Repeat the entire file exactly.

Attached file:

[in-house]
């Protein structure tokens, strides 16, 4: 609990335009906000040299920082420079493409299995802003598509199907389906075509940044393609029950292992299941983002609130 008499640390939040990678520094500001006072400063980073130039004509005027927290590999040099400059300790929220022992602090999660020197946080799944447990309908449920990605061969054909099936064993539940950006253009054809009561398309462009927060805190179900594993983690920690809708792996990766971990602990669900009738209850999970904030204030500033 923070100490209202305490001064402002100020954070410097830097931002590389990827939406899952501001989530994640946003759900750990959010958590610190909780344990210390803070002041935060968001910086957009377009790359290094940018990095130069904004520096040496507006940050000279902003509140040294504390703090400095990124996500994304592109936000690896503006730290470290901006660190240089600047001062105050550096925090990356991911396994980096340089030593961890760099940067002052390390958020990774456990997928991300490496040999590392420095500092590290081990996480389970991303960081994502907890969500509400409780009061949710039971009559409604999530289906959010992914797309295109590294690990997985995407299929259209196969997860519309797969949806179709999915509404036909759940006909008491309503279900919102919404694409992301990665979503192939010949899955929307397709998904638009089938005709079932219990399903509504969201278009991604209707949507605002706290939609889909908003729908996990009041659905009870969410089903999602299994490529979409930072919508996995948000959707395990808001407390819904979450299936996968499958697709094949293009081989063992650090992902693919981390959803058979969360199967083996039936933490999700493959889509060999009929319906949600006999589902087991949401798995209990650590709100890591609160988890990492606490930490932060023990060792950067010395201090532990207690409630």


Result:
[in-house]
């Protein structure tokens, strides 16, 4: 609990335009906000040299920082420079493409299995802003598509199907389906075509940044393609029950292992299941983002609130 008499640390939040990678520094500001006072400063980073130039004509005027927290590999040099400059300790929220022992602090999660020197946080799944447990309908449920990605061969054909099936064993539940950006253009054809009561398309462009927060805190179900594993983690920690809708792996990766971990602990669900009738209850999970904030204030500033 923070100490209202305490001064402002100020954070410097830097931002590389990827939406899952501001989530994640946003759900750990959010958590610190909780344990210390803070002041935060968001910086957009377009790359290094940018990095130069904004520096040496507006940050000279902003509140040294504390703090400095990124996500994304592109936000690896503006730290470290901006660190240089600047001062105050550096925090990356991911396994980096340089030593961890760099940067002052390390958020990774456990997928991300490496040999590392420095500092590290081990996480389970991303960081994502907890969500509400409780009061949710039971009559409604999530289906959010992914797309295109590294690990997985995407299929259209196969997860519309797969949806179709999915509404036909759940006909008491309503279900919102919404694409992301990665979503192939010949899955929307397709998904638009089938005709079932219990399903509504969201278009991604209707949507605002706290939609889909908003729908996990009041659905009870969410089903999602299994490529979409930072919508996995948000959707395990808001407390819904979450299936996968499958697709094949293009081989063992650090992902693919981390959803058979969360199967083996039936933490999700493959889509060999009929319906949600006999589902087991949401798995209990650590709100890591609160988890990492606490930490932060023990060792950067010395201090532990207690409630």